What I’m sharing isn’t profound or really anything new, but I feel compelled to put my COVID-19 thoughts on “paper” anyway. It’s cathartic for me. It’s a way to recognize our teams’ good work. Maybe it’s helpful to other communicators out there working with leadership and Crisis Management Teams to lead your company’s response. Since we started our work, what I can tell you is core tenets of good communications strategy have held true.

—  We prioritized team member and customer communications. Their wellbeing is what’s most important – always.

—  With things changing so rapidly, we launched a Global Advisory on our intranet to keep people informed. This is the single source of truth for everyone worldwide. What started with individual site work-from-home guidance, international travel restrictions and individual events moving from physical to virtual – has evolved to a global work-from-home policy for everyone who can perform their jobs from home; international and domestic travel restrictions; and all Dell Technologies events going to virtual for the rest of the year. And for employees who must come to a lab or manufacturing facility to do their job, we are over communicating about protocols and measures we are taking to keep them safe.

—  Transparency and frequency of communication is key. More policy and tactical updates for folks come from our head of Environment, Health and Safety (EHS) as needed. In the beginning of this pandemic, these changes were happening fast and frequently. Now with global policies in place, we are communicating more from Michael and our COO Jeff Clarke on how teams inspire us, what we are doing to support our people, communities and customers, tough decisions we are making to prepare for an unknown future and why. We thought weekly for these executive communications would be enough – we are communicating about every four days now and see that continuing. We have added a weekly SVP call to give our most senior leaders the information they need to support their teams and run the business. And made our quarterly all team member broadcast a monthly event to bring our entire team together more frequently in this time of uncertainly and need. Michael did an open letter to customers on our site – which many CEOs are doing right now – so everyone can hear from him and what’s on his mind. And we backed that up with a blog post we frequently update so our stakeholders can get the information they need on our response to COVID-19.

—  We are trying to keep things manageable for our teams. Letting them know preserving personal time and wellness is a top priority. Giving them the support and paid time off they need to see about stuff at home. Sharing tips and tricks for coping. The Broadsheet is my go-to resource for tips on working from home with kids, how to cope with stress and just a good way to step away mentally from the job at hand. As part of our internal communications strategy, we are reminding people of resources available to them for mental health and other needs. And promoting how managers are leading by example prioritizing family time, exercise and the things they are doing to stay balanced. Being vulnerable right now is a good thing. Showing up on Zoom with no makeup and using the “enhance my appearance” feature is just fine. Letting your kid or dog into your lap while on a video chat is good – we are all human. Peeking into someone’s kitchen while on a group call, feels a little big brother-ish – but it helps us all get to know each other a little more intimately. And virtual happy hours and game nights are now a thing – which will serve us well for staying connected with friends and family faraway long after we have kicked COVID-19 in the butt.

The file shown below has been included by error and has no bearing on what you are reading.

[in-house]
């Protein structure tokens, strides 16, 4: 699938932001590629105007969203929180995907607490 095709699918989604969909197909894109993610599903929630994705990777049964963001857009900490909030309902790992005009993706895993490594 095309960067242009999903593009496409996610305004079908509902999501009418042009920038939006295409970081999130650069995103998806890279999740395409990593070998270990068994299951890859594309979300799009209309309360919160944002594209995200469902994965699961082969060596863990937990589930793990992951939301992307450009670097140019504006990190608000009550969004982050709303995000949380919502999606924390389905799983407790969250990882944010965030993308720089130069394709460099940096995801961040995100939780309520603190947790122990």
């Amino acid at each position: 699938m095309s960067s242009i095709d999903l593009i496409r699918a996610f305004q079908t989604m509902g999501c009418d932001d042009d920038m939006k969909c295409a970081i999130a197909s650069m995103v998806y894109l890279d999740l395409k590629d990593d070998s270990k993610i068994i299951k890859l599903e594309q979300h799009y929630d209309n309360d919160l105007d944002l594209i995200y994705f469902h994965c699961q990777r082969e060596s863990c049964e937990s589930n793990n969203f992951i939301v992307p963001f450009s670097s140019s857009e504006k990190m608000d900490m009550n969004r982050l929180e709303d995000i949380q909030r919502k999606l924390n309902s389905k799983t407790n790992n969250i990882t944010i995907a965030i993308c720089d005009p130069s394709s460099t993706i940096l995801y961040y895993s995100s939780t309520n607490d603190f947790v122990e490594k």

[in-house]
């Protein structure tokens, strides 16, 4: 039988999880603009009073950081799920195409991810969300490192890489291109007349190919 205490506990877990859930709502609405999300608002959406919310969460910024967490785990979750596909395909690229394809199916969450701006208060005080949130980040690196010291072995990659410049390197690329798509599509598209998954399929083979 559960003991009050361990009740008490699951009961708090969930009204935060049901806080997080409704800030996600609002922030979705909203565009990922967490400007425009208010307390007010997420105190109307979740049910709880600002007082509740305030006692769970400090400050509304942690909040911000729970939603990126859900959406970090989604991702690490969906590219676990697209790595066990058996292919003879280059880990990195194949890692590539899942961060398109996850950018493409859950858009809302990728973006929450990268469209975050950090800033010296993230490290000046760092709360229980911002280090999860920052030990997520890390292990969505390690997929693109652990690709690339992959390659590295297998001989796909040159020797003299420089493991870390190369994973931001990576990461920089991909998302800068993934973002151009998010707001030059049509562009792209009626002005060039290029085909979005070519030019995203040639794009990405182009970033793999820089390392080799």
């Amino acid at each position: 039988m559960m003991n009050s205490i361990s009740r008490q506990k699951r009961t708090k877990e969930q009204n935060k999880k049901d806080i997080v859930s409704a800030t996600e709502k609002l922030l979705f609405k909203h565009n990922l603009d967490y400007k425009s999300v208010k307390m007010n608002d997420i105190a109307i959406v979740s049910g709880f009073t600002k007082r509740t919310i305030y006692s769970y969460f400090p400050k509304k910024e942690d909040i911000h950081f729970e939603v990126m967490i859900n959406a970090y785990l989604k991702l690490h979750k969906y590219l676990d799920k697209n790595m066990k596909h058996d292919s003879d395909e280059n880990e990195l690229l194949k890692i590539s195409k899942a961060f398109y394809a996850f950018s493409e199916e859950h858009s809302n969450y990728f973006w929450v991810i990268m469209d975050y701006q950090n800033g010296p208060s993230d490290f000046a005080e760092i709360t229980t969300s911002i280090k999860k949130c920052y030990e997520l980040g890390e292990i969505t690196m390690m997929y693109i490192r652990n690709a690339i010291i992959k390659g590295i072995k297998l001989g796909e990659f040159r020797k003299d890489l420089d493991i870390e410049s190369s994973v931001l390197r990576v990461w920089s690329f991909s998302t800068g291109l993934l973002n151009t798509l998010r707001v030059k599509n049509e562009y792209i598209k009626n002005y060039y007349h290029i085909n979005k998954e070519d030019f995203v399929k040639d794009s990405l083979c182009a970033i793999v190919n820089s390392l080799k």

—  We have set up red, blue and green teams. Red – crisis communications. The people in our organization leading internal and external communications for Dell’s response. Blue – teams partnering across marketing, sales and other departments to communicate how we are helping customers and communities respond. This tone and balance is critical. For example, we have been on a journey to flexible work for 10 years. As of January, 65% percent of our workers did some level of flexible or remote work. Now we have well over 100,000 employees on our network any given day – all on our infrastructure rapidly expanded to support this surge. Customers need our help and expertise – whether it’s drop shipping laptops, monitors and headsets to an employee’s home or the backend infrastructure to scale a VPN. We have a global, flexible supply chain – our procurement SVP has taken a leave of absence to lead procurement for things like Personal Protective Equipment (PPE) for the state of Texas. And our supercomputers are helping researchers address the virus. How we support customers and communities and communicate what we can do to help is the blue team’s focus. The world is different and unsettled right now. And maybe some elements of the new normal are here to stay (in a good way). Regardless, there are communications priorities we still need to do unrelated to COVID-19. That is the green team’s focus.

Everywhere people are talking about our responsibility as a global community to stop the spread of COVID-19. The way we can come together to help each other. We are in this together, that’s for sure. And communications is more key right now than ever before.

Additional COVID-19 Resources

As communications leaders on the front lines of your organization’s coronavirus response, you need relevant and timely information, including best practices from other companies. Page is committed to providing this sharing platform and distilling takeaways into a useful format.